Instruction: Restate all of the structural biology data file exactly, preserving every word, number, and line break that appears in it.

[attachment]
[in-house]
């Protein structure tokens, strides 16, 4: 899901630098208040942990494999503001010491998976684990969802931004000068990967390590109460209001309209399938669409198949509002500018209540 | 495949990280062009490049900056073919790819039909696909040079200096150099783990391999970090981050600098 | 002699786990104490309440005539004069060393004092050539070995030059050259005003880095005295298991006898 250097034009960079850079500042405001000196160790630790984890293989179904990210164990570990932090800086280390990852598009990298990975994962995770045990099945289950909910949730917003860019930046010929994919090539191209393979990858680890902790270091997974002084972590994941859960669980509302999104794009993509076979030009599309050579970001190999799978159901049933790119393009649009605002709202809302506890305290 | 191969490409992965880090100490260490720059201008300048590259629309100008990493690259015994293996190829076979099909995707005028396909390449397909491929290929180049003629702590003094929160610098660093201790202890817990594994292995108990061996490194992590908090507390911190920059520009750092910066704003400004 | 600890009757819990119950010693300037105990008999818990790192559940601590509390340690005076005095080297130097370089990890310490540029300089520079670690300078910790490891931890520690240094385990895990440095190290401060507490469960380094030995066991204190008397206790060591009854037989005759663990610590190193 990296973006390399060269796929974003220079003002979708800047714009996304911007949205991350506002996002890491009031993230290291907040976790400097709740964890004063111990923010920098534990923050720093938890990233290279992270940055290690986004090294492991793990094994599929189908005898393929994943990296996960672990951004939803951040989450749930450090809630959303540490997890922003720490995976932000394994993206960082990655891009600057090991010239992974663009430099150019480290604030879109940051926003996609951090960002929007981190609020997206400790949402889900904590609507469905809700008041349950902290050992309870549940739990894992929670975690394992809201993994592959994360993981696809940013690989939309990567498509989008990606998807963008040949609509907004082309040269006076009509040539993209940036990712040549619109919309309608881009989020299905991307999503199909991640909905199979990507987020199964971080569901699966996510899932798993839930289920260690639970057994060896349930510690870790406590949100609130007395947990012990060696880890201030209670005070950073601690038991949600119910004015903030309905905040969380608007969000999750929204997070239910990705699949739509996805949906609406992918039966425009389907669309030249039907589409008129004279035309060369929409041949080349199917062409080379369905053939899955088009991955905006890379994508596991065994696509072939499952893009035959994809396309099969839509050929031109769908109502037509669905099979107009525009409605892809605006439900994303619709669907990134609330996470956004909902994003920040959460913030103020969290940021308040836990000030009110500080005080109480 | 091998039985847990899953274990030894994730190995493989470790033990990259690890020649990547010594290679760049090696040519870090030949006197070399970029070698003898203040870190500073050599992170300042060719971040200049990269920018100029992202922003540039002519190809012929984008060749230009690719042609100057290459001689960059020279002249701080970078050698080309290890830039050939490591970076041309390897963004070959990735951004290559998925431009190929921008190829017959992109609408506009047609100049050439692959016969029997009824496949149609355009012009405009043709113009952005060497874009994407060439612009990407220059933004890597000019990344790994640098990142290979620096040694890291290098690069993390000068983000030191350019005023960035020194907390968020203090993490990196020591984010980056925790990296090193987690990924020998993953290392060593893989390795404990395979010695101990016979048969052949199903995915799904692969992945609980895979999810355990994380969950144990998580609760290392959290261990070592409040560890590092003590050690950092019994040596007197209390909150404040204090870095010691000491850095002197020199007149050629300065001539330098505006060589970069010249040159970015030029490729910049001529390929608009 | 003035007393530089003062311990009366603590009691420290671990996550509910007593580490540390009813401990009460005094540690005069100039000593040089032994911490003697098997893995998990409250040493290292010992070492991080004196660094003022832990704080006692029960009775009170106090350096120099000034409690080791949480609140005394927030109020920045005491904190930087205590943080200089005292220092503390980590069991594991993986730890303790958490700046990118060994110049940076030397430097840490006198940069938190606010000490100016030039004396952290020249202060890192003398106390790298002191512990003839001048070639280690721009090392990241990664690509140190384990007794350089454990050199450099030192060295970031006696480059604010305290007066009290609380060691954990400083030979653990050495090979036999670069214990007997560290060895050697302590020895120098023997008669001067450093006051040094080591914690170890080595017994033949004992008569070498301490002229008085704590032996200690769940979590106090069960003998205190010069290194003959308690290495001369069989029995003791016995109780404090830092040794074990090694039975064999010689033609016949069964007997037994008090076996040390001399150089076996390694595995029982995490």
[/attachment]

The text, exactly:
[in-house]
């Protein structure tokens, strides 16, 4: 899901630098208040942990494999503001010491998976684990969802931004000068990967390590109460209001309209399938669409198949509002500018209540 | 495949990280062009490049900056073919790819039909696909040079200096150099783990391999970090981050600098 | 002699786990104490309440005539004069060393004092050539070995030059050259005003880095005295298991006898 250097034009960079850079500042405001000196160790630790984890293989179904990210164990570990932090800086280390990852598009990298990975994962995770045990099945289950909910949730917003860019930046010929994919090539191209393979990858680890902790270091997974002084972590994941859960669980509302999104794009993509076979030009599309050579970001190999799978159901049933790119393009649009605002709202809302506890305290 | 191969490409992965880090100490260490720059201008300048590259629309100008990493690259015994293996190829076979099909995707005028396909390449397909491929290929180049003629702590003094929160610098660093201790202890817990594994292995108990061996490194992590908090507390911190920059520009750092910066704003400004 | 600890009757819990119950010693300037105990008999818990790192559940601590509390340690005076005095080297130097370089990890310490540029300089520079670690300078910790490891931890520690240094385990895990440095190290401060507490469960380094030995066991204190008397206790060591009854037989005759663990610590190193 990296973006390399060269796929974003220079003002979708800047714009996304911007949205991350506002996002890491009031993230290291907040976790400097709740964890004063111990923010920098534990923050720093938890990233290279992270940055290690986004090294492991793990094994599929189908005898393929994943990296996960672990951004939803951040989450749930450090809630959303540490997890922003720490995976932000394994993206960082990655891009600057090991010239992974663009430099150019480290604030879109940051926003996609951090960002929007981190609020997206400790949402889900904590609507469905809700008041349950902290050992309870549940739990894992929670975690394992809201993994592959994360993981696809940013690989939309990567498509989008990606998807963008040949609509907004082309040269006076009509040539993209940036990712040549619109919309309608881009989020299905991307999503199909991640909905199979990507987020199964971080569901699966996510899932798993839930289920260690639970057994060896349930510690870790406590949100609130007395947990012990060696880890201030209670005070950073601690038991949600119910004015903030309905905040969380608007969000999750929204997070239910990705699949739509996805949906609406992918039966425009389907669309030249039907589409008129004279035309060369929409041949080349199917062409080379369905053939899955088009991955905006890379994508596991065994696509072939499952893009035959994809396309099969839509050929031109769908109502037509669905099979107009525009409605892809605006439900994303619709669907990134609330996470956004909902994003920040959460913030103020969290940021308040836990000030009110500080005080109480 | 091998039985847990899953274990030894994730190995493989470790033990990259690890020649990547010594290679760049090696040519870090030949006197070399970029070698003898203040870190500073050599992170300042060719971040200049990269920018100029992202922003540039002519190809012929984008060749230009690719042609100057290459001689960059020279002249701080970078050698080309290890830039050939490591970076041309390897963004070959990735951004290559998925431009190929921008190829017959992109609408506009047609100049050439692959016969029997009824496949149609355009012009405009043709113009952005060497874009994407060439612009990407220059933004890597000019990344790994640098990142290979620096040694890291290098690069993390000068983000030191350019005023960035020194907390968020203090993490990196020591984010980056925790990296090193987690990924020998993953290392060593893989390795404990395979010695101990016979048969052949199903995915799904692969992945609980895979999810355990994380969950144990998580609760290392959290261990070592409040560890590092003590050690950092019994040596007197209390909150404040204090870095010691000491850095002197020199007149050629300065001539330098505006060589970069010249040159970015030029490729910049001529390929608009 | 003035007393530089003062311990009366603590009691420290671990996550509910007593580490540390009813401990009460005094540690005069100039000593040089032994911490003697098997893995998990409250040493290292010992070492991080004196660094003022832990704080006692029960009775009170106090350096120099000034409690080791949480609140005394927030109020920045005491904190930087205590943080200089005292220092503390980590069991594991993986730890303790958490700046990118060994110049940076030397430097840490006198940069938190606010000490100016030039004396952290020249202060890192003398106390790298002191512990003839001048070639280690721009090392990241990664690509140190384990007794350089454990050199450099030192060295970031006696480059604010305290007066009290609380060691954990400083030979653990050495090979036999670069214990007997560290060895050697302590020895120098023997008669001067450093006051040094080591914690170890080595017994033949004992008569070498301490002229008085704590032996200690769940979590106090069960003998205190010069290194003959308690290495001369069989029995003791016995109780404090830092040794074990090694039975064999010689033609016949069964007997037994008090076996040390001399150089076996390694595995029982995490």